What is Listeria?


We see this word quite a bit, usually in connection with food safety recalls, such as milk products and processed meat.

Listeria is an unusually hardy form of bacteria. It can survive extreme temperature that kill other bacteria, which is the main reason these outbreaks are so common.

Like many bacterial infections, listeriosis doesn’t usually adversely affect healthy people.

However, these infections are often life threatening for pregnant women and their developing fetuses or nursing infants, people older than 65, and people with weakened immune systems.

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Also like most infections, the sooner doctors diagnose it and prescribe antibiotics, the better the outcome.

By the time the Food and Drug Administration (FDA), or another federal agency, pressures companies to recall unsafe food products, thousands of people have already consumed tainted food.

So, it’s important to know the early symptoms of listeriosis, such as:

  • Fever,
  • Muscle aches,
  • Chills,
  • Diarrhea, and
  • Nausea.

Once the infection spreads to the nervous system, symptoms include neck stiffness, loss of balance, and convulsions.

At this point, listeriosis is much harder to treat.

Mothers should also be aware of the symptoms of listeriosis in their small infants. These infants often can’t tolerate the strong antibiotics needed to treat advanced symptoms. Early symptoms include:

  • Fever,
  • Irritability,
  • Less interest in feeding,
  • Trouble breathing, and
  • Diarrhea.

Admittedly, many of these symptoms are rather generic. So, if you see them, it’s usually best to err on the side of caution and have your baby tested.

Risk Factors and Complications

Testing is especially a good idea if you, or your baby, has certain risk factors.

We mentioned some of them above. Others include people with HIV, kidney disease, any kind of cancer, liver disease, or take steroids.

People with these listeriosis risk factors are also more likely to develop serious complications, like blood infections and meningitis.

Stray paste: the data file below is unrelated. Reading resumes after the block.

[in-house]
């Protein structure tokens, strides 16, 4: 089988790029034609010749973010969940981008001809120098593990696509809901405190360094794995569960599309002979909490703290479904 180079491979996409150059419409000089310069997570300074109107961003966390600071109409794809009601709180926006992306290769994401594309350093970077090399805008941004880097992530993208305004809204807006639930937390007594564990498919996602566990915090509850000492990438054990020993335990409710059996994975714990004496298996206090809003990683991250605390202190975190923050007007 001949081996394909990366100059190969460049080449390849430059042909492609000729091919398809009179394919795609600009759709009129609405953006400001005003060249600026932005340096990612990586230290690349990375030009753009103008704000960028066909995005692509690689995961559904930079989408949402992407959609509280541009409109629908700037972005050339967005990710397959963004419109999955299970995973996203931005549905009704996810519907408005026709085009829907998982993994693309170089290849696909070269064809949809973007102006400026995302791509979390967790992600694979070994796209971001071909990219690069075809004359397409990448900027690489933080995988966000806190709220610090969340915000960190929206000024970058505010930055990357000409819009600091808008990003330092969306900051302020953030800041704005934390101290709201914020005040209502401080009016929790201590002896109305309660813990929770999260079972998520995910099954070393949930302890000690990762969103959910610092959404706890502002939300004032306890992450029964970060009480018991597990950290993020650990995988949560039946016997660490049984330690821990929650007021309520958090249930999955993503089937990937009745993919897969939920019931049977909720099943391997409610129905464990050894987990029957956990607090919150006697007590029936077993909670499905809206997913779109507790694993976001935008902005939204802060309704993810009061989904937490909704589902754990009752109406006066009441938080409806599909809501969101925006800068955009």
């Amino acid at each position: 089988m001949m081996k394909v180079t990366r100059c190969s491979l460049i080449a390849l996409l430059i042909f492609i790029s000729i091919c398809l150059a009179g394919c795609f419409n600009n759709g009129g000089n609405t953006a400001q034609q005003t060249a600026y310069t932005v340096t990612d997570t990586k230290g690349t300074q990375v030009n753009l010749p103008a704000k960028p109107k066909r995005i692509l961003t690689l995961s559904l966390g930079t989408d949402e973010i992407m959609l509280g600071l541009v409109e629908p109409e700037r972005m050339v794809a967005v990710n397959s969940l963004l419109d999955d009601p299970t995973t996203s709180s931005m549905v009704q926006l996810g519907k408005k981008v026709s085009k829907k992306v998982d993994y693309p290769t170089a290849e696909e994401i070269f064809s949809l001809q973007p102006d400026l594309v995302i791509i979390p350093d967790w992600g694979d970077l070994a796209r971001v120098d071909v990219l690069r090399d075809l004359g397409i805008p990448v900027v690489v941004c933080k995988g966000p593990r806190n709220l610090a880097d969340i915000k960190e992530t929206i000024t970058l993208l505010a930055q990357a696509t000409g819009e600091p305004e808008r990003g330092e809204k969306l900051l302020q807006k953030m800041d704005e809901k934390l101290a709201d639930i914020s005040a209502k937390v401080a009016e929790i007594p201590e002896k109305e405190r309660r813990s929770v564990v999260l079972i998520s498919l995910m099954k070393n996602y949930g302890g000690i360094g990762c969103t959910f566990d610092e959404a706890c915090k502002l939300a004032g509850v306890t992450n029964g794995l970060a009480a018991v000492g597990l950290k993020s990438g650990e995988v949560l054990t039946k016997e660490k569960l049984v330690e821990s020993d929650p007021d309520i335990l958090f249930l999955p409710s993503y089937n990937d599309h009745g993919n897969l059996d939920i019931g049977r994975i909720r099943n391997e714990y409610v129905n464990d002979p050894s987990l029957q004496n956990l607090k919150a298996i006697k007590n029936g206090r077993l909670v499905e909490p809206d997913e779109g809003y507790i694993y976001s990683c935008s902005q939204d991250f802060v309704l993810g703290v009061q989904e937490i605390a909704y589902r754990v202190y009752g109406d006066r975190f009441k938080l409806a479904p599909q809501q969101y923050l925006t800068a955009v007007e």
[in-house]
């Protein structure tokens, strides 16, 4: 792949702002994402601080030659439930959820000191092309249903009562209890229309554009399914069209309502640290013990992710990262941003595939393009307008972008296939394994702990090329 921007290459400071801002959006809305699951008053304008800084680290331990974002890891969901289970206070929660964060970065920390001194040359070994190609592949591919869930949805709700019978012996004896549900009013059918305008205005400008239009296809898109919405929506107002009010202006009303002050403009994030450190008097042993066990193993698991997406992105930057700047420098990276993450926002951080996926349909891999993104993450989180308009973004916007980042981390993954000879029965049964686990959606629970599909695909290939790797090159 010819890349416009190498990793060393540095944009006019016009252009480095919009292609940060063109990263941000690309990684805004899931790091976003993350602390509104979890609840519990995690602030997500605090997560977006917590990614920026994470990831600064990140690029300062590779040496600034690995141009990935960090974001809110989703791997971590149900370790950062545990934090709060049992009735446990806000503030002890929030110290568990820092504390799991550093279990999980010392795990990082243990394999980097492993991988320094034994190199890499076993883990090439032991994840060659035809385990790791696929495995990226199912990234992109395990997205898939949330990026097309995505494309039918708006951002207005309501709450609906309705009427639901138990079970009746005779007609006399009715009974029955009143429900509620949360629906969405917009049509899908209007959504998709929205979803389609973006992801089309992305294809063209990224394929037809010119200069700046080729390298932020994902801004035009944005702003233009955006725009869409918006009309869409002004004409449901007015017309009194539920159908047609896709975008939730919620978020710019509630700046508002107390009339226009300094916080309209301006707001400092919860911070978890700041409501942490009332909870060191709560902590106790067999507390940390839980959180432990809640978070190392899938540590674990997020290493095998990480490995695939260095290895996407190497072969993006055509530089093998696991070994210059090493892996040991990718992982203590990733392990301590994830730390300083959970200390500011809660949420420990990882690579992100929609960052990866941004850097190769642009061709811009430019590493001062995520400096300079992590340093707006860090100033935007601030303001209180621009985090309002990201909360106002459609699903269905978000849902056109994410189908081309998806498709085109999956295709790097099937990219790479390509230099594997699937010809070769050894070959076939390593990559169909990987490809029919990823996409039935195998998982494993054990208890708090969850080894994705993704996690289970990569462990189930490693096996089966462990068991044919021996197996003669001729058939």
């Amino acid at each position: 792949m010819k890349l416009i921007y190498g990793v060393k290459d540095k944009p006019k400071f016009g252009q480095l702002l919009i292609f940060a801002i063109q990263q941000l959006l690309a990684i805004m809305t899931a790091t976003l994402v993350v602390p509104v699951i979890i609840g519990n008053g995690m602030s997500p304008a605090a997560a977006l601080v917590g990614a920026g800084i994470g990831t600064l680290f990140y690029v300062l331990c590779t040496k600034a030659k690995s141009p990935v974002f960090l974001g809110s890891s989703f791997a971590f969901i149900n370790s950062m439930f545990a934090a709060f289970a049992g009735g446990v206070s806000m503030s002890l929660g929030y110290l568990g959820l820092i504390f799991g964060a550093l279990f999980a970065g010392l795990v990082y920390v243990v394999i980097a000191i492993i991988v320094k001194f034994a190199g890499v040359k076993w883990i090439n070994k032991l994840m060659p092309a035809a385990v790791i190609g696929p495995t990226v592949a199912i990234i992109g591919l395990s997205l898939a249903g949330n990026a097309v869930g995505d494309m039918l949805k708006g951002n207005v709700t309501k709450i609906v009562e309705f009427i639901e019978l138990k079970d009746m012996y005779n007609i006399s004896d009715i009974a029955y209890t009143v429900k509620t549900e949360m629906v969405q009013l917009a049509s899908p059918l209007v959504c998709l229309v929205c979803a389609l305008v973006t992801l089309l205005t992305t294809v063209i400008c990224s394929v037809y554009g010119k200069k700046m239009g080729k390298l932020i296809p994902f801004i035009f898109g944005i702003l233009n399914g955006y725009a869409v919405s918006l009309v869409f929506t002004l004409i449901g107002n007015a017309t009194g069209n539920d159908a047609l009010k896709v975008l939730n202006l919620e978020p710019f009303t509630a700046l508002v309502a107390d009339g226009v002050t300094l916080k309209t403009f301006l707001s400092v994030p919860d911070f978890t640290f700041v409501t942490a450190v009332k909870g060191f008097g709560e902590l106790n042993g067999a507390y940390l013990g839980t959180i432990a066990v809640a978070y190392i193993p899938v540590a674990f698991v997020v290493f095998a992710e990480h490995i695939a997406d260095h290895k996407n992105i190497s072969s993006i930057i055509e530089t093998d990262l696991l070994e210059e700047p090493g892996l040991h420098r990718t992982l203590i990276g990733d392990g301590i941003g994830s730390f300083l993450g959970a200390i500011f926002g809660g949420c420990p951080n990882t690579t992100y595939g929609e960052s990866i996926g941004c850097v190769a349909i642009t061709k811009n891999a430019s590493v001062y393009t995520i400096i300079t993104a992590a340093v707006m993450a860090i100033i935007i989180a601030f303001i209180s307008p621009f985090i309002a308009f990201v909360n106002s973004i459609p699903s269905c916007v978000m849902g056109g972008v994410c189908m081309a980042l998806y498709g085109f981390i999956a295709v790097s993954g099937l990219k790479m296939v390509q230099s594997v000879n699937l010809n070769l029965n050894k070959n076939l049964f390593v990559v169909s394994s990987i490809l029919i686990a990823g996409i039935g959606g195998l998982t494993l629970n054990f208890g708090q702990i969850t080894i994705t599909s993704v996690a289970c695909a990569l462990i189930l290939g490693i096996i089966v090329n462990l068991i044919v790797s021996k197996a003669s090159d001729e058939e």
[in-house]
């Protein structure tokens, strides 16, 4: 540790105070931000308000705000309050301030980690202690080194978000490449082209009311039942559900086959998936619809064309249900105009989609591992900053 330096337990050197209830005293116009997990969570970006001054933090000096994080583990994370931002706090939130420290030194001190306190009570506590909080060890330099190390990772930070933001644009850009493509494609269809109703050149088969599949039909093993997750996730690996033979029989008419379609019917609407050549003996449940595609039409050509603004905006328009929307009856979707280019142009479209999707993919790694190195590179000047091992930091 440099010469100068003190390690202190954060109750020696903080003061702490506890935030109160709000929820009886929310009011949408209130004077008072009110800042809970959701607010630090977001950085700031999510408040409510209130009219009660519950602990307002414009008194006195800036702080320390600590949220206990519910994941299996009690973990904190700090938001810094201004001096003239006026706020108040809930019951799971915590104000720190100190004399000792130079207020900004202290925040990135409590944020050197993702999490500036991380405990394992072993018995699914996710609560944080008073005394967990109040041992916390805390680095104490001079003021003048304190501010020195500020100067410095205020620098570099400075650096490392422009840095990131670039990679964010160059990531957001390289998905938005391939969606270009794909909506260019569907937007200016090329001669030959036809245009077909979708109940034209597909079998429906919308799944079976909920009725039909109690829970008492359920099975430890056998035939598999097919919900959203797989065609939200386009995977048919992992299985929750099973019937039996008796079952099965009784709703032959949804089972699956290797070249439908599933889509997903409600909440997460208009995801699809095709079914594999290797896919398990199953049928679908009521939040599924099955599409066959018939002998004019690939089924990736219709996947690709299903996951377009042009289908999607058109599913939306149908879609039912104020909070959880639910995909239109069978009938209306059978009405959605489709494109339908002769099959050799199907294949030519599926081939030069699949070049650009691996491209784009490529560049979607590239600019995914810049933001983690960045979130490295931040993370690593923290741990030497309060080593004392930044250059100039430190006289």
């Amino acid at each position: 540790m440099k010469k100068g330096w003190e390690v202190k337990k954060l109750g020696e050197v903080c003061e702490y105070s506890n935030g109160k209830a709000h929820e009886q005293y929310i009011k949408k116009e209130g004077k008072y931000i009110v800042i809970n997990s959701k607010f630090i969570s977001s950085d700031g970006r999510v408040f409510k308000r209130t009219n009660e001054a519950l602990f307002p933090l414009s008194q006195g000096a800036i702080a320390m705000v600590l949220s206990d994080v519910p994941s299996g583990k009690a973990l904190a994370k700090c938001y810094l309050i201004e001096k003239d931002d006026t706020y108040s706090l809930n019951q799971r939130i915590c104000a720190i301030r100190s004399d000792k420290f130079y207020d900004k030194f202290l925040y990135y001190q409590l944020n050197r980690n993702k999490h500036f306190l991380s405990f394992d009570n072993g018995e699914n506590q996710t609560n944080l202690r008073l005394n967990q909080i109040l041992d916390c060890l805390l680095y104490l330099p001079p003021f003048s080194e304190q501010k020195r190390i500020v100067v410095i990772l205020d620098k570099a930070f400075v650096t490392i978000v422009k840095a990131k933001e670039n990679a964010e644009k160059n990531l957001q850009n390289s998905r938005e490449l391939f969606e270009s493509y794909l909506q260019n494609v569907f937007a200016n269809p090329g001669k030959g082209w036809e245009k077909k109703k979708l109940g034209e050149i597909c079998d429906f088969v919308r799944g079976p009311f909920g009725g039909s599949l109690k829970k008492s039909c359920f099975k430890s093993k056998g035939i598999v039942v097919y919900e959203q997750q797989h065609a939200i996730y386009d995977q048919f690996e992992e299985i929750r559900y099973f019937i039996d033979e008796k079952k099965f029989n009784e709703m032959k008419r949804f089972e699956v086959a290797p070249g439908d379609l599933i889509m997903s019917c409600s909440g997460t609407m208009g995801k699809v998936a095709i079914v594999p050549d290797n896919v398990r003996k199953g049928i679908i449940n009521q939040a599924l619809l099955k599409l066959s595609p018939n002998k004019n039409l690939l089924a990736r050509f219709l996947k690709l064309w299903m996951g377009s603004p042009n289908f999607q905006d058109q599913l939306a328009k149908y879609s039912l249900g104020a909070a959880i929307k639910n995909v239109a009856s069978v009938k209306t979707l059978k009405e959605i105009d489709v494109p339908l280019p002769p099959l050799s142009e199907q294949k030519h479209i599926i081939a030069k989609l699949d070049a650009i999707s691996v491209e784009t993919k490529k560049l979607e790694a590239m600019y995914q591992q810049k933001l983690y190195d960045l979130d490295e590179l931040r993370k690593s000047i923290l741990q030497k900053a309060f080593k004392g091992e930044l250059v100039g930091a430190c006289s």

These complications often involve misdiagnosis issues.

Many people don’t connect listeria with meningitis or blood infections, especially if the FDA hasn’t announced a problem.

The FDA doesn’t have the power to recall unsafe products.

It can only pressure companies to voluntarily recall them, or at most, order companies to stop running commercials and otherwise market dangerous products.

Moreover, the FDA depends heavily on user fees from the companies it regulates. So, these officials only issue recall-related orders as a last resort.

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As mentioned, listeria is very hard to kill, so cleanliness is usually the easiest and best way to fight all kinds of viral and bacterial infections.

Wash your hands thoroughly with warm, soapy water before and after handling or preparing food.

Then, after cooking, use hot, soapy water to wash the utensils, cutting boards and other food preparation surfaces.

On a related note, before you eat or serve raw vegetables, don’t just rinse them.

Instead, clean them thoroughly with a scrub brush or vegetable brush under plenty of running water.

People with pre-existing conditions should take extra precautions.

Avoid soft cheeses, like feta and queso, as well as cold milk products, like ice cream and frozen yogurt.

Also avoid packaged meats, like deli meats and hot dog wieners. Listeria outbreaks are almost always connected to such foods.

For more information about food safety issues, contact the experienced attorneys at Napoli Shkolnik, PLLC.